Ontario Institute for Studies in Education’s Prof Suzanne Stewart recently interacted with journalists & shared her opinion about the learning technique.

“Education is rooted in values, relationships, historical realities, and culture. Place-based philosophy is base around aboriginal ways of knowing. Rough camping, setting trap lines, ice-fishing, & things that have traditionally sustained the community in the region are added in the classroom learning as part of the general curriculum. Kids are introduce to elders, community key informants to teach children about traditional cultural practices, and traditional languages. The technique implemented in schools that have students from Aboriginal communities. Engaging kids with their environment can help in learning. It can be local history, culture, and other things. Children can learn faster if they are engaging in the curriculum. Several schools saw improved attendance and better retention of students after implementing such training methods,” said Stewart.

Place-Based Learning Examples

Some of the most promising place-based learning examples often make it in the headlines. The Hood River (OR)-based Hood River Middle School’s success story concerning the implementation of this learning model is already on the internet. Besides the above, the Great Lakes Stewardship Initiative is an example that deserves attention. Within a timeframe of ten years, 283 schools have enrolled and trained more than 80,000 students, & 1,562 teachers. These schools and some of their teachers still use place-based training as one of the instructional strategies.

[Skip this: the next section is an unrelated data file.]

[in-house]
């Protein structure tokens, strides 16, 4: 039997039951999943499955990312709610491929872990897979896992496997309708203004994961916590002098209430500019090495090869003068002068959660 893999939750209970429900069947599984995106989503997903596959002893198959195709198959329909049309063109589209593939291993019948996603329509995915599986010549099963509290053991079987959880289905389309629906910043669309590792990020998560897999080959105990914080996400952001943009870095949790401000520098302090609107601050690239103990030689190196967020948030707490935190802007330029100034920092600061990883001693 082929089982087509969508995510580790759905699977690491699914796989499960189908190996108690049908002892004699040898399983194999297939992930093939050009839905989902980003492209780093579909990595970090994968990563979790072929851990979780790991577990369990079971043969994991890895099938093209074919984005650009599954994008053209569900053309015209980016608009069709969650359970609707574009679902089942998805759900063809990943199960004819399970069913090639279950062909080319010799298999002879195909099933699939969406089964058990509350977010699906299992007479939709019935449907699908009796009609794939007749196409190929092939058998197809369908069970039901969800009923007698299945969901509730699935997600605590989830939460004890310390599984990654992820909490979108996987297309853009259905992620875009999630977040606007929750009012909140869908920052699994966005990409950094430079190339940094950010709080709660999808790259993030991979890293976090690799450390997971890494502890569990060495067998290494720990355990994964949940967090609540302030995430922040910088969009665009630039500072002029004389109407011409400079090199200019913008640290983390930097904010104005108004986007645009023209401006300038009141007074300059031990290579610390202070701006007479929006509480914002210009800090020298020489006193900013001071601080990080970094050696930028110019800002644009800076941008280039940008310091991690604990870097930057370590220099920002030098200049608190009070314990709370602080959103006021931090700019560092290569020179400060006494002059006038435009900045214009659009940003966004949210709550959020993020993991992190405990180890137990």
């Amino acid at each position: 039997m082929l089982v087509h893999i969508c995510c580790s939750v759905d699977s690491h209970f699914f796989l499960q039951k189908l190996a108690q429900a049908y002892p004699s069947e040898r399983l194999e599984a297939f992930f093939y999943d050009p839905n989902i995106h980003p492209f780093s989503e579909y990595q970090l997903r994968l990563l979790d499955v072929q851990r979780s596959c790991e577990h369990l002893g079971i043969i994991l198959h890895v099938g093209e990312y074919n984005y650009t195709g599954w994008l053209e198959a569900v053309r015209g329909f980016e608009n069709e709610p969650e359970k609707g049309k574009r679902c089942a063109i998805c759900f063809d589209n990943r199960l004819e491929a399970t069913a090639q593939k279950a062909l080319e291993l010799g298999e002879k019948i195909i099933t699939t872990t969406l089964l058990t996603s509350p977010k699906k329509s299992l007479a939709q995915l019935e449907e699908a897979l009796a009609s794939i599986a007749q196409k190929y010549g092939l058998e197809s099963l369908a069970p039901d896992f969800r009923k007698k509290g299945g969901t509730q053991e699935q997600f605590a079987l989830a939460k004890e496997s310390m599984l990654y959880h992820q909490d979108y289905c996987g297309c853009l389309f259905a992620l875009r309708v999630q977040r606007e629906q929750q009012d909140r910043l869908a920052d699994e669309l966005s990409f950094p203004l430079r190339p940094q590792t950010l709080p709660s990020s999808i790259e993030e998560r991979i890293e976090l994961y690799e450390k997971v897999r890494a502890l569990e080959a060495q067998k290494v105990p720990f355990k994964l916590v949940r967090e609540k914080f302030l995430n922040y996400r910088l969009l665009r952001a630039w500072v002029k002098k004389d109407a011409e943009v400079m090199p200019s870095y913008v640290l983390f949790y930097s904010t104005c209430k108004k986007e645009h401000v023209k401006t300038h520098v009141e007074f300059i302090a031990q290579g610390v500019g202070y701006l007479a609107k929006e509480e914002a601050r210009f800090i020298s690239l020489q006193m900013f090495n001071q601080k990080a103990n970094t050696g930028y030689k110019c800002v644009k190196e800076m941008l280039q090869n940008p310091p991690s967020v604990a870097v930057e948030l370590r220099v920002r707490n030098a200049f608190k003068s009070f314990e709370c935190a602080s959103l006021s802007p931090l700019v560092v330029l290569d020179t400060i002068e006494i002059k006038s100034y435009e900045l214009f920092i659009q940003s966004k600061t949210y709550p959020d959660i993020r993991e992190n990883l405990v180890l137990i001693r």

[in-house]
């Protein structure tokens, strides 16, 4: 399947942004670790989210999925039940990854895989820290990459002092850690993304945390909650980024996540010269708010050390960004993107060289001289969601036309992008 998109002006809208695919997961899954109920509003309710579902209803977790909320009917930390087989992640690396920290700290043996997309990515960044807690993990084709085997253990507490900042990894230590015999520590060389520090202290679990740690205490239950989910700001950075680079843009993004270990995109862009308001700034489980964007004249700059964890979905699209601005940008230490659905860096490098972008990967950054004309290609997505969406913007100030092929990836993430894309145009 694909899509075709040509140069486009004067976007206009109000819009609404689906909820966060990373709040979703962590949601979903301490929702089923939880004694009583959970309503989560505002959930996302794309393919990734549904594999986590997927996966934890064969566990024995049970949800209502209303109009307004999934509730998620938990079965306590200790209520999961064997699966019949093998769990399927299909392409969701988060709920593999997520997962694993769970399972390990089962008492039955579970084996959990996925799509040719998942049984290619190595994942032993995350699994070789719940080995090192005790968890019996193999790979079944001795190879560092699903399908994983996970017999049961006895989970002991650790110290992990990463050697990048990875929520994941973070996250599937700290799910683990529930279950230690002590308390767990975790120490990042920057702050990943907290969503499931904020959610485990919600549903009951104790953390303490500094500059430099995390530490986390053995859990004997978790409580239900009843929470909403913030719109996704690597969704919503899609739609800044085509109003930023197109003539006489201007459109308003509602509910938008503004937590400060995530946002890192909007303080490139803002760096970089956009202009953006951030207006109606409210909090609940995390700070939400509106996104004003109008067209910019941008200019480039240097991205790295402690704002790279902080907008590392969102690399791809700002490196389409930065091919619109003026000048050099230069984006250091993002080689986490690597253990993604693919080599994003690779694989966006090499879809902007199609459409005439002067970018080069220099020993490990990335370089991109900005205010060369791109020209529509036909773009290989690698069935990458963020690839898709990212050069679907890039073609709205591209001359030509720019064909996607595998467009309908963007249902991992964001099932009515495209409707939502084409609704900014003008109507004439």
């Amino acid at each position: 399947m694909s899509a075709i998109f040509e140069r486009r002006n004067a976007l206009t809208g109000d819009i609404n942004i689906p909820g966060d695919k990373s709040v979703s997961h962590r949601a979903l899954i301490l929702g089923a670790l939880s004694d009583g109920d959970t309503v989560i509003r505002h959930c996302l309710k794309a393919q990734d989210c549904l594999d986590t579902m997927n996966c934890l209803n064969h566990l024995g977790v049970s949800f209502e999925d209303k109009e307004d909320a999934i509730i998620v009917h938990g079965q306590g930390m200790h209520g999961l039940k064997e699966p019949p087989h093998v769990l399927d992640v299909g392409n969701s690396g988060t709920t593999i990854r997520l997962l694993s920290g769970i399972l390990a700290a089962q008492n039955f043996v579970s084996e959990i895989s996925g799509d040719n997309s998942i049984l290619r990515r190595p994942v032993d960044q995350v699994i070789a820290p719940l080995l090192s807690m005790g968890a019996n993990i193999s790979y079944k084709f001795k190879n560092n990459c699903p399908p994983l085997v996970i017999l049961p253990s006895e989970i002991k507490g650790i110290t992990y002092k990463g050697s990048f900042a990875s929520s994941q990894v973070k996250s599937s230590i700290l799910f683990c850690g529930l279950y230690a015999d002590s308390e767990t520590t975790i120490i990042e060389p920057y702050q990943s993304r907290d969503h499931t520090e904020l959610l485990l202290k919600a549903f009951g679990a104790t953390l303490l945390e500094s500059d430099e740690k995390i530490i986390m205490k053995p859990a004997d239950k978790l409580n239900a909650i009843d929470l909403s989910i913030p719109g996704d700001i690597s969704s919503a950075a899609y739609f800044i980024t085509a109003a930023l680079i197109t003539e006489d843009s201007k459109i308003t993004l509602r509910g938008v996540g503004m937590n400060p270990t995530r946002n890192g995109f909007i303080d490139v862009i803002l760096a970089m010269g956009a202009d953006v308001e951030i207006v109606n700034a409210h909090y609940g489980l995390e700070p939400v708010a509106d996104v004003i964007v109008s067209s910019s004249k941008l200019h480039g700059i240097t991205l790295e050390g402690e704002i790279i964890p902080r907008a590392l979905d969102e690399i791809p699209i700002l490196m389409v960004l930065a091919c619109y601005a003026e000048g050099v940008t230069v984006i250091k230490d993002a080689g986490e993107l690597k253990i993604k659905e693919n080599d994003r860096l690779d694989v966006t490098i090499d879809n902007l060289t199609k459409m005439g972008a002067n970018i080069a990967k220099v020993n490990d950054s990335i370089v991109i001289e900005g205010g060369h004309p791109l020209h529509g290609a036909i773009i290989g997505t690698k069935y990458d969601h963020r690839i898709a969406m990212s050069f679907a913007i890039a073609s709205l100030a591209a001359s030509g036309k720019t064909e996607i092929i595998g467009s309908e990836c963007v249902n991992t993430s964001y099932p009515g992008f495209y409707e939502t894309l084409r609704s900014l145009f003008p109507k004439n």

A non-profit OUTFIT ‘PACERS’ often makes it in the headlines due to its community-oriented activities carried out in Alabama-based rural schools.

Currently, the education method is also implemented by some of the institutions in countries like China, India, Bhutan, New Zealand, Great Britain, and Canada.

Digital Technologies are Making Place-Based Education Even Better

Mobile Augmented Reality (AR) is promoting place-based education to reach the next level. Virtual tour creation solutions, as well as tools that help in capturing, documenting, location marking, and sharing information, are helping in making the process easy.

When combined with technology, the place-based education system has the potential to disrupt the traditional education model. Learners can also use these tools for highlighting local narratives and issues whose significance might have been miss before by cartographers.

Demand for place-based education is increasing during the coming years due to the increased interest in project-based learning around the world. Children can get affect more because of the issues in their backyard. It can equip them to remain better prepared for problems heading in their direction.

The learning technique helps in creating a connection between the classroom and rural communities. Meaningful and authentic experiences are offer to the students as educators use local contexts based on the local geography while explaining things. The immersive learning experience can be provided anytime, anywhere. It motivates kids to find information about something on their own rather than depending on teachers or textbooks. Overall, the future of place-based education seems superb.